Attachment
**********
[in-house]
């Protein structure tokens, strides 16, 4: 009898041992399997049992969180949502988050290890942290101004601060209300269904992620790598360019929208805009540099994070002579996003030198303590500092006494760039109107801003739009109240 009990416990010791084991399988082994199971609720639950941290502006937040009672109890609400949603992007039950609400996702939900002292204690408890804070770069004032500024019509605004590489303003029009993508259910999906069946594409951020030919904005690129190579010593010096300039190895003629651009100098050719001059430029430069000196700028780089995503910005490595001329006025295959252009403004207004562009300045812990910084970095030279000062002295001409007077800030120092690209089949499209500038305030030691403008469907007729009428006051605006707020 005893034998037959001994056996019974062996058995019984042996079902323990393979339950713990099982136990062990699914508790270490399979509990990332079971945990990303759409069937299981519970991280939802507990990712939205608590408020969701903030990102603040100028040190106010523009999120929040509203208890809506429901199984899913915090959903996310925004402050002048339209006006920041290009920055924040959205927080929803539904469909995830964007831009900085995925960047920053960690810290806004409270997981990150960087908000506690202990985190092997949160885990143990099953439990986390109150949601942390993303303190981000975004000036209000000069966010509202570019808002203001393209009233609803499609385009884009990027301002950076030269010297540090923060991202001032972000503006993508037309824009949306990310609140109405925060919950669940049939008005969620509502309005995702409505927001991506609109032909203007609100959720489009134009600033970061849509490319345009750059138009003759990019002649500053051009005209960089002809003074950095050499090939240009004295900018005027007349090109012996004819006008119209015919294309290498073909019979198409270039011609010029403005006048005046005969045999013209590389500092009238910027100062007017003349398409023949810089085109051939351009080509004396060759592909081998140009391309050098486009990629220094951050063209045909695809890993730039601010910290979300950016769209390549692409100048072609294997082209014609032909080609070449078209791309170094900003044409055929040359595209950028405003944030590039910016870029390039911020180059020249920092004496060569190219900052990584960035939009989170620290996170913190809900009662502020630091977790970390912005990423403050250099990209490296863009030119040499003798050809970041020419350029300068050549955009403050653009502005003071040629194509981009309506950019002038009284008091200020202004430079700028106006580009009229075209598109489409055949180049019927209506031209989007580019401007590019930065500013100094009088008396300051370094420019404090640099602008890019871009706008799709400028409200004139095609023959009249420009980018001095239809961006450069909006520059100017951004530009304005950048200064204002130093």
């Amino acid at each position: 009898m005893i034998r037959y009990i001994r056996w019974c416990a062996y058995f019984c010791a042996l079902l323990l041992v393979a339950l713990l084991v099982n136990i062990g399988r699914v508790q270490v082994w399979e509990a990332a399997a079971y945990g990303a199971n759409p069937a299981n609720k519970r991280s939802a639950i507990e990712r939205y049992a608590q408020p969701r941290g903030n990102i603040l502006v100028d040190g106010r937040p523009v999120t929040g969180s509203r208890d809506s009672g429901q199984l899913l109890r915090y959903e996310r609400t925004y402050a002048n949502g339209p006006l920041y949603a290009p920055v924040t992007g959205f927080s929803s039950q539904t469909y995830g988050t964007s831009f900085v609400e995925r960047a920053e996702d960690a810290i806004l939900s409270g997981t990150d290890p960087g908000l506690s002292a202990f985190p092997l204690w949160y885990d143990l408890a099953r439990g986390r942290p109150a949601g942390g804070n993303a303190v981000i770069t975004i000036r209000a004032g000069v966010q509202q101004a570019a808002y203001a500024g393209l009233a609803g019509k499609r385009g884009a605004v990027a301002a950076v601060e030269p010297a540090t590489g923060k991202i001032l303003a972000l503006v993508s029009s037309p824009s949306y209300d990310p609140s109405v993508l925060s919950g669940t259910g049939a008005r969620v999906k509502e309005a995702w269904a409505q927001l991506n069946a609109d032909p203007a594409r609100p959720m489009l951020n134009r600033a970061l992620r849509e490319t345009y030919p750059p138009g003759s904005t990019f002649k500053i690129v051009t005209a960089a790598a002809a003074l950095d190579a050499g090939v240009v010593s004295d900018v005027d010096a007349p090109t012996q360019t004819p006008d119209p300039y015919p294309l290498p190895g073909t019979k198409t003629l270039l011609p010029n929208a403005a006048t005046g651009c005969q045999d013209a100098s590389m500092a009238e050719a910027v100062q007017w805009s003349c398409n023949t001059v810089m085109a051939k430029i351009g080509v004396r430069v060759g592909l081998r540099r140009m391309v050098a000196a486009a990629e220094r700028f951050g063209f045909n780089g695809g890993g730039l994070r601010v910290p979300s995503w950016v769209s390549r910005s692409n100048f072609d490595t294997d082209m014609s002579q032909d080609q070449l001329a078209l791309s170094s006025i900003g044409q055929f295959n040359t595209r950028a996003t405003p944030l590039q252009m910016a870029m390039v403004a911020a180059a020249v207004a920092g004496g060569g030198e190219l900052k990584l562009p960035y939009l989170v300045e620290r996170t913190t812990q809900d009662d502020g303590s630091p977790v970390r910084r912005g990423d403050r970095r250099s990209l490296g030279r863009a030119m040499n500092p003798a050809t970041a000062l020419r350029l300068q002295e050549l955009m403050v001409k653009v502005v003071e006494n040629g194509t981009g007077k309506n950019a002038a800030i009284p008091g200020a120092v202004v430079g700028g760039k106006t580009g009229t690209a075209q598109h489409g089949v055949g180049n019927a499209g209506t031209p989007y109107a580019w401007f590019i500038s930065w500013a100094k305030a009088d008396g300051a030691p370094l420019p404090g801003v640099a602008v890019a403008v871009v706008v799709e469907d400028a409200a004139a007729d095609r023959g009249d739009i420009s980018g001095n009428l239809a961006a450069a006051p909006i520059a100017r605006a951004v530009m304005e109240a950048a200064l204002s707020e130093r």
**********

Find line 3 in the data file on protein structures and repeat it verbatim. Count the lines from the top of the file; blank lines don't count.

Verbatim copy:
């Amino acid at each position: 009898m005893i034998r037959y009990i001994r056996w019974c416990a062996y058995f019984c010791a042996l079902l323990l041992v393979a339950l713990l084991v099982n136990i062990g399988r699914v508790q270490v082994w399979e509990a990332a399997a079971y945990g990303a199971n759409p069937a299981n609720k519970r991280s939802a639950i507990e990712r939205y049992a608590q408020p969701r941290g903030n990102i603040l502006v100028d040190g106010r937040p523009v999120t929040g969180s509203r208890d809506s009672g429901q199984l899913l109890r915090y959903e996310r609400t925004y402050a002048n949502g339209p006006l920041y949603a290009p920055v924040t992007g959205f927080s929803s039950q539904t469909y995830g988050t964007s831009f900085v609400e995925r960047a920053e996702d960690a810290i806004l939900s409270g997981t990150d290890p960087g908000l506690s002292a202990f985190p092997l204690w949160y885990d143990l408890a099953r439990g986390r942290p109150a949601g942390g804070n993303a303190v981000i770069t975004i000036r209000a004032g000069v966010q509202q101004a570019a808002y203001a500024g393209l009233a609803g019509k499609r385009g884009a605004v990027a301002a950076v601060e030269p010297a540090t590489g923060k991202i001032l303003a972000l503006v993508s029009s037309p824009s949306y209300d990310p609140s109405v993508l925060s919950g669940t259910g049939a008005r969620v999906k509502e309005a995702w269904a409505q927001l991506n069946a609109d032909p203007a594409r609100p959720m489009l951020n134009r600033a970061l992620r849509e490319t345009y030919p750059p138009g003759s904005t990019f002649k500053i690129v051009t005209a960089a790598a002809a003074l950095d190579a050499g090939v240009v010593s004295d900018v005027d010096a007349p090109t012996q360019t004819p006008d119209p300039y015919p294309l290498p190895g073909t019979k198409t003629l270039l011609p010029n929208a403005a006048t005046g651009c005969q045999d013209a100098s590389m500092a009238e050719a910027v100062q007017w805009s003349c398409n023949t001059v810089m085109a051939k430029i351009g080509v004396r430069v060759g592909l081998r540099r140009m391309v050098a000196a486009a990629e220094r700028f951050g063209f045909n780089g695809g890993g730039l994070r601010v910290p979300s995503w950016v769209s390549r910005s692409n100048f072609d490595t294997d082209m014609s002579q032909d080609q070449l001329a078209l791309s170094s006025i900003g044409q055929f295959n040359t595209r950028a996003t405003p944030l590039q252009m910016a870029m390039v403004a911020a180059a020249v207004a920092g004496g060569g030198e190219l900052k990584l562009p960035y939009l989170v300045e620290r996170t913190t812990q809900d009662d502020g303590s630091p977790v970390r910084r912005g990423d403050r970095r250099s990209l490296g030279r863009a030119m040499n500092p003798a050809t970041a000062l020419r350029l300068q002295e050549l955009m403050v001409k653009v502005v003071e006494n040629g194509t981009g007077k309506n950019a002038a800030i009284p008091g200020a120092v202004v430079g700028g760039k106006t580009g009229t690209a075209q598109h489409g089949v055949g180049n019927a499209g209506t031209p989007y109107a580019w401007f590019i500038s930065w500013a100094k305030a009088d008396g300051a030691p370094l420019p404090g801003v640099a602008v890019a403008v871009v706008v799709e469907d400028a409200a004139a007729d095609r023959g009249d739009i420009s980018g001095n009428l239809a961006a450069a006051p909006i520059a100017r605006a951004v530009m304005e109240a950048a200064l204002s707020e130093r």